Thanks, that's what I've been trying to do. Problem is, my father is rushing for a sale. So he rides her and not only is he asking her to jump, he's very unbalanced. I mean he can stay in the saddle just fine, but he has very little balance going over jumps and even just working on the flat. That could be causing tension.
I haven't found her over flexing with me too much because I'm not trying to do much. I am afraid she's gonna buck so I just sit calmly while she does her stuff around the arena. But I have no control. So if I ask her to go up a pace she will either move too forward, start prepping for a buck, or if I have contact on the reins she will overflex.
It can be difficult -- though not always impossible -- to help a horse learn to relax while being ridden when others are riding the horse without this goal in mind. The fact that your father is rushing for a sale probably conveys itself to the horse in the form of tension which would cause corresponding tension in the horse.
When you are riding this horse at a walk, try to feel whether the horse's muscles are tense or relaxed. Work to get that relaxed feeling before even considering a trot. Breath deeply, talk softly, hum, or even sing softly to give the horse assurance that everything is all right. Think of calming an anxious child.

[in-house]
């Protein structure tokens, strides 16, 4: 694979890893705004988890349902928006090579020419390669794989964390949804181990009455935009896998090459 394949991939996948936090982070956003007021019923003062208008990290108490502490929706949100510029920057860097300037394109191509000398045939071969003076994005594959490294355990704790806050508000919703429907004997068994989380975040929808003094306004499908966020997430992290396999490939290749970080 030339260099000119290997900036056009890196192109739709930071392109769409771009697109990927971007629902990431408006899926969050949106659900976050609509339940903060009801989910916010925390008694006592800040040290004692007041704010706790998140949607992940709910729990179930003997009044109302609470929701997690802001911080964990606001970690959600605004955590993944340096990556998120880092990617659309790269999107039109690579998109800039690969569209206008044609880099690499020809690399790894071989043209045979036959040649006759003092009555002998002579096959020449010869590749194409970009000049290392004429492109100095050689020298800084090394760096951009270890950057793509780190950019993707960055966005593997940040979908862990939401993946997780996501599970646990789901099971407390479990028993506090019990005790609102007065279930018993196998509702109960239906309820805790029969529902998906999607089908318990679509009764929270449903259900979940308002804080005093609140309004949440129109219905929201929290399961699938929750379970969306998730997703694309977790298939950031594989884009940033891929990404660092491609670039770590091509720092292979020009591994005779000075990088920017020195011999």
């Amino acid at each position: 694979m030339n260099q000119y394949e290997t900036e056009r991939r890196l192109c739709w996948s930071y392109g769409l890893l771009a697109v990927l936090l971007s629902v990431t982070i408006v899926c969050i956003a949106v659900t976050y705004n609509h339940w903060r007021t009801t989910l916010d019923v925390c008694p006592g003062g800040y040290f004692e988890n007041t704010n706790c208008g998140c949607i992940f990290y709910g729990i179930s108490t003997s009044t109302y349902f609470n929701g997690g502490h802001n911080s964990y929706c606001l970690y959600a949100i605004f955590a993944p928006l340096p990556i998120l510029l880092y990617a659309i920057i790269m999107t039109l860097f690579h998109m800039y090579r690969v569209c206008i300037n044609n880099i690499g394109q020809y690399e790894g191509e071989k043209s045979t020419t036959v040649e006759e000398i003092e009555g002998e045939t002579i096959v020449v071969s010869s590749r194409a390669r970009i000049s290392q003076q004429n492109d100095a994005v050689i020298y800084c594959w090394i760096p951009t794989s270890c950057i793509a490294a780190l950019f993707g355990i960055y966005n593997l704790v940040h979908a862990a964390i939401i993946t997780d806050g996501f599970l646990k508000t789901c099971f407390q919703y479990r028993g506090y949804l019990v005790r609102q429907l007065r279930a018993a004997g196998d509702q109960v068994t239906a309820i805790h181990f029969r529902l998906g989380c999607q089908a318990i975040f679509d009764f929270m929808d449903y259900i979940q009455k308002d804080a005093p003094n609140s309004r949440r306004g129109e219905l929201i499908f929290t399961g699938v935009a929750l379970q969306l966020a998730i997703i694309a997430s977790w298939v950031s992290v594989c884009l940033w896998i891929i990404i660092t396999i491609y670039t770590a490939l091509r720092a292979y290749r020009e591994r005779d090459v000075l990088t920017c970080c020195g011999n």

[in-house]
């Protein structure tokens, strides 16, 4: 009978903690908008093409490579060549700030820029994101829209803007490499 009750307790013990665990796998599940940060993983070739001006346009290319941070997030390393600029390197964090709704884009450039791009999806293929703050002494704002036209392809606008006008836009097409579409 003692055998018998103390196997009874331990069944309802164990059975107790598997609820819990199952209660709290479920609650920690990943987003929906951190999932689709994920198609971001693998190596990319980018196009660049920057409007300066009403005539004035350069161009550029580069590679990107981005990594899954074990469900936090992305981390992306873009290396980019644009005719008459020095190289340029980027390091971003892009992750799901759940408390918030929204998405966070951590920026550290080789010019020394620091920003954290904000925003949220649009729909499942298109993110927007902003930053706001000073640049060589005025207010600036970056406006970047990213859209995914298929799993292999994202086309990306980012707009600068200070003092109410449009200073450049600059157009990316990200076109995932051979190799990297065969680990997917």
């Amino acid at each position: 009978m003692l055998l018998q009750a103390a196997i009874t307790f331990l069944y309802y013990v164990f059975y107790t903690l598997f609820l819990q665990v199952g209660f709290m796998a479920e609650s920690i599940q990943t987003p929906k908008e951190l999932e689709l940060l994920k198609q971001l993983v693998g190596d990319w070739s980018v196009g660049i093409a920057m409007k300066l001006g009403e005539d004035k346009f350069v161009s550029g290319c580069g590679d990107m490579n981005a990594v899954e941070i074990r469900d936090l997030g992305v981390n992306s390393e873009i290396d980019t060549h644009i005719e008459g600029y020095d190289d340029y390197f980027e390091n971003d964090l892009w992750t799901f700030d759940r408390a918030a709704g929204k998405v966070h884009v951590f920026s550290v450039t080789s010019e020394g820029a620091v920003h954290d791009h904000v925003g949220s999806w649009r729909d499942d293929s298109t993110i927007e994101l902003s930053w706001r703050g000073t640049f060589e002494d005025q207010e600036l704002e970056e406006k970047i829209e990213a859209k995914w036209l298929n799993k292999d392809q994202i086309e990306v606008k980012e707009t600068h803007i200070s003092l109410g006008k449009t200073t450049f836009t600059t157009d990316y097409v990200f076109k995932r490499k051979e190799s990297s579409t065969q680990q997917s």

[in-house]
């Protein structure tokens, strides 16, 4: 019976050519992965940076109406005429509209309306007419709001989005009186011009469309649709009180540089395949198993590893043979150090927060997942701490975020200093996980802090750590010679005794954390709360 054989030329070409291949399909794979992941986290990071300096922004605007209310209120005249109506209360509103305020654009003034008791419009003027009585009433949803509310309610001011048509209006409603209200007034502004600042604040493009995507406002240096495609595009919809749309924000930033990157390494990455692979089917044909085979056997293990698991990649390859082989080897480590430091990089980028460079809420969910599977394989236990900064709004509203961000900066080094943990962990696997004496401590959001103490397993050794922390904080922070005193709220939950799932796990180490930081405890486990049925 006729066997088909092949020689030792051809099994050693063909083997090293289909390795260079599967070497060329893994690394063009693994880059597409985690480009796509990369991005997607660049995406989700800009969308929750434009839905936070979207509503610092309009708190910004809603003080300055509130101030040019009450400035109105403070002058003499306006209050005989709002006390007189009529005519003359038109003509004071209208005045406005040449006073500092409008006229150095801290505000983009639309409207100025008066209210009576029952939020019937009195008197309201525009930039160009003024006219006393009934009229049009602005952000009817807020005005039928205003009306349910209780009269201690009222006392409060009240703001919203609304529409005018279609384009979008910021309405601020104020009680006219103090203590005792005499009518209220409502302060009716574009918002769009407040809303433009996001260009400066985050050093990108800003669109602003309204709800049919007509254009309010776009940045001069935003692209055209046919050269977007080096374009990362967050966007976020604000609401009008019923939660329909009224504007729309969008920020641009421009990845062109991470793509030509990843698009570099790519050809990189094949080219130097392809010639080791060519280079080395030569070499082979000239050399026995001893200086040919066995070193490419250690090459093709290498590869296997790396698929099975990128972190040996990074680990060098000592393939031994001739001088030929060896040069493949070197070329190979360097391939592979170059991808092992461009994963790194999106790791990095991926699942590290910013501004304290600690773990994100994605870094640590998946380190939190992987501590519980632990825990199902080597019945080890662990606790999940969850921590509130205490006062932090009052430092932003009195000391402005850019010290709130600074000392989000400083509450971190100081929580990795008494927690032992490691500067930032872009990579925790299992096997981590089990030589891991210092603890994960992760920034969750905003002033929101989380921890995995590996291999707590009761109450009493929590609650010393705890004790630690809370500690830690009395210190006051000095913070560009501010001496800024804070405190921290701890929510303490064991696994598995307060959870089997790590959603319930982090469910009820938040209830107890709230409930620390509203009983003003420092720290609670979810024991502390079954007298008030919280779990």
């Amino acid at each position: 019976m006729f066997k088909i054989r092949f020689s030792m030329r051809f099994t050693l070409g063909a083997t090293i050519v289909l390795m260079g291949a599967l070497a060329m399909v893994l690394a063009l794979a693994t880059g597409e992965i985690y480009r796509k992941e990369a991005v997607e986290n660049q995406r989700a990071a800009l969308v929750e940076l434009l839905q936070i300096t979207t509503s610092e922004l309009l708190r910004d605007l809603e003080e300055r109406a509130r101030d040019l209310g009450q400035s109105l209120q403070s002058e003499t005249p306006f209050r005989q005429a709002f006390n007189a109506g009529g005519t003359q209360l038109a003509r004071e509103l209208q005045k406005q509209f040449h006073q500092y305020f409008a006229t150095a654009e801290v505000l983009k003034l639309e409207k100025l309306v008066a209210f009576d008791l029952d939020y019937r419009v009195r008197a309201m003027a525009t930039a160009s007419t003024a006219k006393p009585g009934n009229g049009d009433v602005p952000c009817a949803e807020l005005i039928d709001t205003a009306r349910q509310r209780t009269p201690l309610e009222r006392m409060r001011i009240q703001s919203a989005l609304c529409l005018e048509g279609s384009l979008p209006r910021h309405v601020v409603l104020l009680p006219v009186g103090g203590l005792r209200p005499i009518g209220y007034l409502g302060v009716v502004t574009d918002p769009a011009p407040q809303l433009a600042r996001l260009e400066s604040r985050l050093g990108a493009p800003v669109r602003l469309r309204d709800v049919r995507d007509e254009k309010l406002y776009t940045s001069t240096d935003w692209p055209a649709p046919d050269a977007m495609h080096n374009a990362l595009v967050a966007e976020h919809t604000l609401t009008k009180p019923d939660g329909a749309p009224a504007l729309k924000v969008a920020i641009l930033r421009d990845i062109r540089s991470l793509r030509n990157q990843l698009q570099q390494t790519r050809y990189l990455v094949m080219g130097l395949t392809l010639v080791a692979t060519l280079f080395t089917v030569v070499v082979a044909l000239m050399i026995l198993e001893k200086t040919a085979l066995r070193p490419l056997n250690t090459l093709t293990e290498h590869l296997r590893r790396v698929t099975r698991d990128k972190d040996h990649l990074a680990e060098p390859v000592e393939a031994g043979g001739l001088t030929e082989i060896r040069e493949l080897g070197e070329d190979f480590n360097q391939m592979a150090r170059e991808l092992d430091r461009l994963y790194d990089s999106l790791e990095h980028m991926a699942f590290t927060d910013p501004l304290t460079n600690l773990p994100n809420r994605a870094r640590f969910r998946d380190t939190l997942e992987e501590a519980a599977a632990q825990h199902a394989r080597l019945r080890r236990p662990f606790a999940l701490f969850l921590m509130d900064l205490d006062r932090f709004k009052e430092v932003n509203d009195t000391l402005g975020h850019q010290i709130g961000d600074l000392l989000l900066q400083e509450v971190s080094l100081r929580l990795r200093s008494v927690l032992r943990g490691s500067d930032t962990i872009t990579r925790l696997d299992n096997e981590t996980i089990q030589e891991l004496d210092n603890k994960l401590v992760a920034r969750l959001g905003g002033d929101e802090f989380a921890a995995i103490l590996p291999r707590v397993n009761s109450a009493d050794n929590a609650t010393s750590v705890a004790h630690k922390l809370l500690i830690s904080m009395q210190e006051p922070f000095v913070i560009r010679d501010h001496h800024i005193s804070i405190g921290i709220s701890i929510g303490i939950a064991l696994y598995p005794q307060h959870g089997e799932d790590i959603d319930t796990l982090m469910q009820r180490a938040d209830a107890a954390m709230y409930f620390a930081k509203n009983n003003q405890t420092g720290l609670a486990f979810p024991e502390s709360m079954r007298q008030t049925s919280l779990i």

Try to establish just enough contact with the reins so you can feel a different with the bit if you slightly flex your fingers. Try to keep this contact constant as your hands follow the movements of your horse's head.
Be sure your body is moving with your horse. At the walk, you should feel your seat bones moving in small circles -- down, forward, up, down, forward, up -- about 180 degrees off from one another. When you think you feel your horse's muscles have become relaxed, test this by stopping all movement in your body. If your horse has truly relaxed and become accustomed to your body moving with hers, she should stop when she feels you stop. If she doesn't, begin moving with her again working at relaxation before you try again.
Once you have established such relaxation at the walk, you may try whispering for a trot. This may just be a slight flex and release of your calf muscles or simply a soft verbal "trot".
I recently worked with two young girls who were having trouble getting a quiet trot from their horses. The horses appeared to take off quickly and the girls began pulling on the reins. I told them both to put their hands on their horses' necks and keep them there when they asked for a trot. Both horses began a much more relaxed trot.
I hope these thoughts provide you something to work with.